The following report includes the Levy Institute’s findings in developing an empirical methodology and identifying data sources (including the BLS American Time Use Survey) to extend the consumer expenditure data collected by the BLS (using Consumer Expenditure Surveys) by incorporating household production (nonmarket and nongovernmental services such as do-it-yourself home repairs and childcare). The researchers—Ajit Zacharias, Fernando Rios-Avila, Nancy Folbre, and Thomas Masterson—found that an overwhelming share of home production is provided by women. Distinct from most previous research, this research extends the scope of household production to include supervisory childcare and care received by household members from people outside their household. Estimates are generated for various major components of household production, such as childcare and cooking, rather than a single category. Included are estimates by alternative methods with monetary values of household production. This research represents an extension of the work the Levy Institute has been doing in bringing the realm of household production into economic analysis, including the creation of alternative measures of economic well-being (LIMEW) and poverty (LIMTIP).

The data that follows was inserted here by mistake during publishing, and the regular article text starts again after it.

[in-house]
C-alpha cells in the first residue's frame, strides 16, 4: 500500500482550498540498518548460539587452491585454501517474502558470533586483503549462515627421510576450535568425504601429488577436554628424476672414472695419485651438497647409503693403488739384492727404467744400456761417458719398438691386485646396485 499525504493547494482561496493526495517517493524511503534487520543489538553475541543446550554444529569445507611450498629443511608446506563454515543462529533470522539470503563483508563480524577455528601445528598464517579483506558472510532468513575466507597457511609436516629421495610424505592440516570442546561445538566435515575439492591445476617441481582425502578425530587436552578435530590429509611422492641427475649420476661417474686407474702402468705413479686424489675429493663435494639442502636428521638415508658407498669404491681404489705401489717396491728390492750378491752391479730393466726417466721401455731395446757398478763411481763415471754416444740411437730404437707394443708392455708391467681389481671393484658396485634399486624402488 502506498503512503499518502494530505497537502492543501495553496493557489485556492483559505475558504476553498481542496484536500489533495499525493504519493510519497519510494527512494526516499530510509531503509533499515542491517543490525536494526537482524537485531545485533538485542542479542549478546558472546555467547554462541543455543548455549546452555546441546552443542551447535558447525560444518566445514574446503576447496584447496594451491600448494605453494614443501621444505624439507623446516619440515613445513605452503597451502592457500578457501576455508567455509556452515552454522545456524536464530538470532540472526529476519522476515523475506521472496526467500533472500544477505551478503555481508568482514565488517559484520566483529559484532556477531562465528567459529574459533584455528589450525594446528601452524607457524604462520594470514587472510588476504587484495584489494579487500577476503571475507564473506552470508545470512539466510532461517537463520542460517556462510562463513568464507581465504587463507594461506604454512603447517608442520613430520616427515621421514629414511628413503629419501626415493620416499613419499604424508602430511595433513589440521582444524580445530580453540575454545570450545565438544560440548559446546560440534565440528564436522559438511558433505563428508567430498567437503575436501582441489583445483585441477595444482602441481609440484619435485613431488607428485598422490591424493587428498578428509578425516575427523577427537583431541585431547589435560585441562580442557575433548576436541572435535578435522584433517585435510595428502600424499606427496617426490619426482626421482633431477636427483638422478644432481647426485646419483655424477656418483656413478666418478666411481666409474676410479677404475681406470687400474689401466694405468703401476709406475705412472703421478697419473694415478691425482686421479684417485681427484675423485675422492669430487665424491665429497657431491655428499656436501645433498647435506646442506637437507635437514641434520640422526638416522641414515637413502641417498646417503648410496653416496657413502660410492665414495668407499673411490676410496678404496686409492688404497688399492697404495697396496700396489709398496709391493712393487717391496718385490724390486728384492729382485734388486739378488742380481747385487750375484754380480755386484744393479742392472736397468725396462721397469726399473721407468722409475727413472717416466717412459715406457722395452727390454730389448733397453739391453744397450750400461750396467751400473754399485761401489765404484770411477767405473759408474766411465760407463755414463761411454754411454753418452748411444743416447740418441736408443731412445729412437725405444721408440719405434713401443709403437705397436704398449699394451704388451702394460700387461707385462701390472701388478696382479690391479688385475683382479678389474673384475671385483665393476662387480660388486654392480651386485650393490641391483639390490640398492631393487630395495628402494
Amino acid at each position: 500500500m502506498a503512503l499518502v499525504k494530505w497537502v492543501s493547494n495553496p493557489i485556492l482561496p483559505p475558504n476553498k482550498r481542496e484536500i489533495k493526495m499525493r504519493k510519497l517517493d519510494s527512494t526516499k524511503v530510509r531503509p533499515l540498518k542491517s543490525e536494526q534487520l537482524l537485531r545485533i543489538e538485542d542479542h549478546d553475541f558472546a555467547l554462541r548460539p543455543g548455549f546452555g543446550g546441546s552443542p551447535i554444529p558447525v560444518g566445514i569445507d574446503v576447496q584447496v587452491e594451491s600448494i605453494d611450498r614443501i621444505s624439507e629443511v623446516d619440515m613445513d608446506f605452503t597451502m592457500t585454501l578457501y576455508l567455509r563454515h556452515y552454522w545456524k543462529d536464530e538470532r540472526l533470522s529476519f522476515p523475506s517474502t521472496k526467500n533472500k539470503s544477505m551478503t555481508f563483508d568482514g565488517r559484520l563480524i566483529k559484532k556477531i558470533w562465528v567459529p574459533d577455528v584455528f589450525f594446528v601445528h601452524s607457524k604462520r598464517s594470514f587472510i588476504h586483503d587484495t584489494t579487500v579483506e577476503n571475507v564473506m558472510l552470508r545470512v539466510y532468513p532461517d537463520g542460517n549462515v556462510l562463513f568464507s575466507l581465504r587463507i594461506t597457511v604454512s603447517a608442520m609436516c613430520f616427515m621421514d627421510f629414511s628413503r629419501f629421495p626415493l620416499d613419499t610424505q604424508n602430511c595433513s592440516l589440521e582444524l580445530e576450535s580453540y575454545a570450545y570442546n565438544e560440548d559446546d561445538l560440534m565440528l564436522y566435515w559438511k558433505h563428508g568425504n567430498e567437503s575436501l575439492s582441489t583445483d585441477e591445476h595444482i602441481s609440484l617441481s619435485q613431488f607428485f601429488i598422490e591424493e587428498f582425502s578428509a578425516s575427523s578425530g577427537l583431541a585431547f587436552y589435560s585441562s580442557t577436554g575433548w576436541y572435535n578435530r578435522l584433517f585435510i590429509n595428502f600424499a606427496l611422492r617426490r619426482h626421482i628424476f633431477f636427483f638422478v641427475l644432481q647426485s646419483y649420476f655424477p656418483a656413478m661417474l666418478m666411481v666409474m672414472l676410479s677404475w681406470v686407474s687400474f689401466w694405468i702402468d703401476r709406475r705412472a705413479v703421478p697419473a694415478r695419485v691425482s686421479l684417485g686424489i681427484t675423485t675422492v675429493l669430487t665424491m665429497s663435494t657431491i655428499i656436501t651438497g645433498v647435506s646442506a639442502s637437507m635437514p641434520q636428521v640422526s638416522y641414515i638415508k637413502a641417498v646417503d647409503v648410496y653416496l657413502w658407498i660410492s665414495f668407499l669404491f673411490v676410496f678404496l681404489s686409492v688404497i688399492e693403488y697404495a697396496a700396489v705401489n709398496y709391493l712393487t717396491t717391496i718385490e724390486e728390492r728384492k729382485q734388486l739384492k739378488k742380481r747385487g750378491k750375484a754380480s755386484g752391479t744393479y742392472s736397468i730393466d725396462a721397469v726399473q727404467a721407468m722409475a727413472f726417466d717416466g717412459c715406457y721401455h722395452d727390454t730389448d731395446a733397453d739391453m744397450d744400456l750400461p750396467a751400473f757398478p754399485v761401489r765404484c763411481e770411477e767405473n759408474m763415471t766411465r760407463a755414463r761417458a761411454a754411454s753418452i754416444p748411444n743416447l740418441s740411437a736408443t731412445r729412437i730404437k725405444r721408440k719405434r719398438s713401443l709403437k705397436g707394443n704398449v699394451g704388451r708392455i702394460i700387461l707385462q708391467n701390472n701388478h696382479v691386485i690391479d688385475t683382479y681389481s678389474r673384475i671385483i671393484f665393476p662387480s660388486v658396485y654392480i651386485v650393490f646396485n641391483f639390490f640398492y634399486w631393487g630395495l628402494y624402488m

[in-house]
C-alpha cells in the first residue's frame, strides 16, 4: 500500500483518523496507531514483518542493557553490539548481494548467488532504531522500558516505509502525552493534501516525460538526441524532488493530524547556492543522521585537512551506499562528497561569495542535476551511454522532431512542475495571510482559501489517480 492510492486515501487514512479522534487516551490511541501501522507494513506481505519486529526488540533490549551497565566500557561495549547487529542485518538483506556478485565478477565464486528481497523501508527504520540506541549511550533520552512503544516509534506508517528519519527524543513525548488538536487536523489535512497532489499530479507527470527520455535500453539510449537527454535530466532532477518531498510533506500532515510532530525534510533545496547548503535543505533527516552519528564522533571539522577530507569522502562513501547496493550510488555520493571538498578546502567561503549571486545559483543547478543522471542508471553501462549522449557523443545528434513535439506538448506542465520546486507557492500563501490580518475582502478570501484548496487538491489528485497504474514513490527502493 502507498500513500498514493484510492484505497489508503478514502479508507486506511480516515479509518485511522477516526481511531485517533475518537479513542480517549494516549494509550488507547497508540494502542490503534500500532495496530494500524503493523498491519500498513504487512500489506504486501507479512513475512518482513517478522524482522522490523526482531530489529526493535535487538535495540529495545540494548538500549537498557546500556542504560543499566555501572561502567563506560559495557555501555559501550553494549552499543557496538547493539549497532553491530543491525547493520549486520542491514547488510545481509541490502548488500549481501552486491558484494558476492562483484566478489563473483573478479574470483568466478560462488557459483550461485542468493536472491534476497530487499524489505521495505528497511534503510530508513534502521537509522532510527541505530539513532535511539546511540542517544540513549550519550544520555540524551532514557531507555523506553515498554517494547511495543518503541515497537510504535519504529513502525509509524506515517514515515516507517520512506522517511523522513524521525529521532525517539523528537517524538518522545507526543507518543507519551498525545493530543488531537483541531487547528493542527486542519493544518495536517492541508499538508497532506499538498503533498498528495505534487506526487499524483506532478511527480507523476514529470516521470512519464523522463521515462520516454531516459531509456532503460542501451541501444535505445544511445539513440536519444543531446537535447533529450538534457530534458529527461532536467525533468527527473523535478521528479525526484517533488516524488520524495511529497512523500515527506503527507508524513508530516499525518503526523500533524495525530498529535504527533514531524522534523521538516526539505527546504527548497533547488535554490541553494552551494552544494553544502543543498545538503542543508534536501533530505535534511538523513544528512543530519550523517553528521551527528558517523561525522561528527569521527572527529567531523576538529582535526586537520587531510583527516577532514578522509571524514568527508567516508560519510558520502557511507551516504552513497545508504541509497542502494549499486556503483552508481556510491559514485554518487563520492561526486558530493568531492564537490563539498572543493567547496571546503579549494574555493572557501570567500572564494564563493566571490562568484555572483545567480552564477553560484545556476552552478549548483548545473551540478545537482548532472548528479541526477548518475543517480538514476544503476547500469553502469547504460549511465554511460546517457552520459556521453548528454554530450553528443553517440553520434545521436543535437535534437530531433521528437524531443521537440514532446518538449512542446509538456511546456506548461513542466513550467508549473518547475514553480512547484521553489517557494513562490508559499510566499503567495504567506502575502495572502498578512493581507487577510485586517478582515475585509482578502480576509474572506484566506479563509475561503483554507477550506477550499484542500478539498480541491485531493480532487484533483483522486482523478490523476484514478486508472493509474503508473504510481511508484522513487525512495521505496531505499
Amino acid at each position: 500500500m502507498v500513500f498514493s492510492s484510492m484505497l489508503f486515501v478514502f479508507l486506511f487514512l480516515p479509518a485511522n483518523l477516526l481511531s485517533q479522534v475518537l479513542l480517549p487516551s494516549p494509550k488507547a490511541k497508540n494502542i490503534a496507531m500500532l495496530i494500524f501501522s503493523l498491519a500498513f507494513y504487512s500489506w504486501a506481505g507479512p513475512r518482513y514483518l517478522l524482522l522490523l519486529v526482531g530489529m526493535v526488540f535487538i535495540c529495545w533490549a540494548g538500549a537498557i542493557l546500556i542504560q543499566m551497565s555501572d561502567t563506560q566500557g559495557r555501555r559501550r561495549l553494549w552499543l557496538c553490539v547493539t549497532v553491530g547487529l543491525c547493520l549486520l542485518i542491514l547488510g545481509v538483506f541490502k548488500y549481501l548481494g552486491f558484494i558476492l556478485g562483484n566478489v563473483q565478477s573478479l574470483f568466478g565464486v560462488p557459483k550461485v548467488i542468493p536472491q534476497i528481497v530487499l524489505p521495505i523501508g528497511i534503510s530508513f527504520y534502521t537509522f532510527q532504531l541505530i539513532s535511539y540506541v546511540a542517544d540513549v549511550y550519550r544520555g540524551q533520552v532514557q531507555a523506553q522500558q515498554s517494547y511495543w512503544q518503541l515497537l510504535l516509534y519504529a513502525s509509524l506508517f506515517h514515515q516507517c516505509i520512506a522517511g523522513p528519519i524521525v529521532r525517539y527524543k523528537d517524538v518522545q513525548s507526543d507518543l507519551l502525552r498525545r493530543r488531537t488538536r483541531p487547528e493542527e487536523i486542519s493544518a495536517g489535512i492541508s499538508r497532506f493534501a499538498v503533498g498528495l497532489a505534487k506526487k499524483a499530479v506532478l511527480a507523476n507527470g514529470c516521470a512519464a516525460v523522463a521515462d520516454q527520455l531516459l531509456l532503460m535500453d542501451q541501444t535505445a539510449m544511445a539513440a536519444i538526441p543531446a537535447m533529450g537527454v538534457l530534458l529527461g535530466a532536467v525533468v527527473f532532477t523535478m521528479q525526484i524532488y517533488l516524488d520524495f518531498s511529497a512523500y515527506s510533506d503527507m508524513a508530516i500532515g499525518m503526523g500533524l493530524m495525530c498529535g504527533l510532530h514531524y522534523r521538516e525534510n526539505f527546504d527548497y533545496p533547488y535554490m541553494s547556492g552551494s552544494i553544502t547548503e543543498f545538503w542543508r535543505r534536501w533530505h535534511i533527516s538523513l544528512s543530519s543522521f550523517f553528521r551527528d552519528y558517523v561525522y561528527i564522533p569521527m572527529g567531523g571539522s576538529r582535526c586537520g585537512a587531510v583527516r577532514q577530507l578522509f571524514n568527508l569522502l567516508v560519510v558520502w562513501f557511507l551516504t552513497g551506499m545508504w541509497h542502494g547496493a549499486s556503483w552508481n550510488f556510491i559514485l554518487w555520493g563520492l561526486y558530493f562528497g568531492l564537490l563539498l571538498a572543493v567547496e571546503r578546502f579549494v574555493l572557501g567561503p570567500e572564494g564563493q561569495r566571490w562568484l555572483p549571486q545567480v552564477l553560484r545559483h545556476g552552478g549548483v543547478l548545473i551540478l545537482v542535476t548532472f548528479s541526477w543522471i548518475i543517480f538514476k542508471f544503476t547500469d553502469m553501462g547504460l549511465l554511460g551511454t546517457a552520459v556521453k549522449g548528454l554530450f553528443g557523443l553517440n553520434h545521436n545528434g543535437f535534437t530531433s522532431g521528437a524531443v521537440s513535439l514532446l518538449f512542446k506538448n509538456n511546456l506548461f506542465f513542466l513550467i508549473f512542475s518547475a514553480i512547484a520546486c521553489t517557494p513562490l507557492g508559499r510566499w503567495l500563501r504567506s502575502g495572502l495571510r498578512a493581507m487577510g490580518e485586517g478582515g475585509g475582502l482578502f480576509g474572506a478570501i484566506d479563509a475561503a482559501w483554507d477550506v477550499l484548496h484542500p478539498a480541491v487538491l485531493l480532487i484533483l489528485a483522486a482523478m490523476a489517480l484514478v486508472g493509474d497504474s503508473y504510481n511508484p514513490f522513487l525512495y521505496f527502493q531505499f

During fiscal year 2024, the BLS will be evaluating the methodology proposed in this report with an expectation that a BLS consumption measure that includes home production will be forthcoming in 2025.
    The full report can be downloaded here.

    Tables and figures from the report can be downloaded here.

    Additional detailed information on the quality checks conducted regarding the imputations from the ATUS data can be found here.

    The GitHub repository files contain detailed information on the three methods of imputation, weekday and weekend imputations, and results pertaining to each CE file (Interview, Diary, quarter, etc.). These files contain information that we used to check the quality of imputations. Users who want to use a particular method (say statistical matching) and a particular file (say third-quarter Interview sample) can check the quality of imputation for their use with the help of the information available in the repository. In assessing the quality, the users could use the strategy we provide in the report or their own criteria.
  • Working Paper No. 1037 | January 2024